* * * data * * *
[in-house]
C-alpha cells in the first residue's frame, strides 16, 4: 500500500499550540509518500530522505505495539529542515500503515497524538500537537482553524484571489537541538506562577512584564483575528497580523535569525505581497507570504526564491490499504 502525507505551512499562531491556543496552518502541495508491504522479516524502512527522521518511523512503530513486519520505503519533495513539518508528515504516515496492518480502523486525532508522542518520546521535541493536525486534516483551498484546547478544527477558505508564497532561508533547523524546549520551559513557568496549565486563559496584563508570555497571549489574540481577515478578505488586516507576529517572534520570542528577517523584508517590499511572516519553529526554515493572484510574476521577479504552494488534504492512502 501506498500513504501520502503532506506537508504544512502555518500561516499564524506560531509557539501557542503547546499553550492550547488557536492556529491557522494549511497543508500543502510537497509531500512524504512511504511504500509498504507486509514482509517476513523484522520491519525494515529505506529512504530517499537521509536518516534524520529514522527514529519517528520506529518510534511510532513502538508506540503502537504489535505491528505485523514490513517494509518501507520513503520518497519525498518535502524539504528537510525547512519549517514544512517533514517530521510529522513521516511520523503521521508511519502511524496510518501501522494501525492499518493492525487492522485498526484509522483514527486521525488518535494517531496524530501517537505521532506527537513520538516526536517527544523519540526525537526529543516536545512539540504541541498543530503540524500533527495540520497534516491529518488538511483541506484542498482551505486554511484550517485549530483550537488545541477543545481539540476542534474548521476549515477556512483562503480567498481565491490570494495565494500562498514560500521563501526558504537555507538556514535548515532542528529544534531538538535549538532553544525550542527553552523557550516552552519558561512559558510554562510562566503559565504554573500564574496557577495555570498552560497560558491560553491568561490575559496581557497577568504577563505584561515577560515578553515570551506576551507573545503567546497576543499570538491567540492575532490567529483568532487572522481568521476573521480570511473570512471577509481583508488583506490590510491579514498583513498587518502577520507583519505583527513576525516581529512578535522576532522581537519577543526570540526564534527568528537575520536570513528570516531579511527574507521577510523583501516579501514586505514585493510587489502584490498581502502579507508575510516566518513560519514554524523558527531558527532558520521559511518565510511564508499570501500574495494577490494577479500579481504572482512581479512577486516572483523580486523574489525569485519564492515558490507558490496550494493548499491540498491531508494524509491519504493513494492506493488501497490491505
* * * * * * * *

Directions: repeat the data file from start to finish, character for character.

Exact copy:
[in-house]
C-alpha cells in the first residue's frame, strides 16, 4: 500500500499550540509518500530522505505495539529542515500503515497524538500537537482553524484571489537541538506562577512584564483575528497580523535569525505581497507570504526564491490499504 502525507505551512499562531491556543496552518502541495508491504522479516524502512527522521518511523512503530513486519520505503519533495513539518508528515504516515496492518480502523486525532508522542518520546521535541493536525486534516483551498484546547478544527477558505508564497532561508533547523524546549520551559513557568496549565486563559496584563508570555497571549489574540481577515478578505488586516507576529517572534520570542528577517523584508517590499511572516519553529526554515493572484510574476521577479504552494488534504492512502 501506498500513504501520502503532506506537508504544512502555518500561516499564524506560531509557539501557542503547546499553550492550547488557536492556529491557522494549511497543508500543502510537497509531500512524504512511504511504500509498504507486509514482509517476513523484522520491519525494515529505506529512504530517499537521509536518516534524520529514522527514529519517528520506529518510534511510532513502538508506540503502537504489535505491528505485523514490513517494509518501507520513503520518497519525498518535502524539504528537510525547512519549517514544512517533514517530521510529522513521516511520523503521521508511519502511524496510518501501522494501525492499518493492525487492522485498526484509522483514527486521525488518535494517531496524530501517537505521532506527537513520538516526536517527544523519540526525537526529543516536545512539540504541541498543530503540524500533527495540520497534516491529518488538511483541506484542498482551505486554511484550517485549530483550537488545541477543545481539540476542534474548521476549515477556512483562503480567498481565491490570494495565494500562498514560500521563501526558504537555507538556514535548515532542528529544534531538538535549538532553544525550542527553552523557550516552552519558561512559558510554562510562566503559565504554573500564574496557577495555570498552560497560558491560553491568561490575559496581557497577568504577563505584561515577560515578553515570551506576551507573545503567546497576543499570538491567540492575532490567529483568532487572522481568521476573521480570511473570512471577509481583508488583506490590510491579514498583513498587518502577520507583519505583527513576525516581529512578535522576532522581537519577543526570540526564534527568528537575520536570513528570516531579511527574507521577510523583501516579501514586505514585493510587489502584490498581502502579507508575510516566518513560519514554524523558527531558527532558520521559511518565510511564508499570501500574495494577490494577479500579481504572482512581479512577486516572483523580486523574489525569485519564492515558490507558490496550494493548499491540498491531508494524509491519504493513494492506493488501497490491505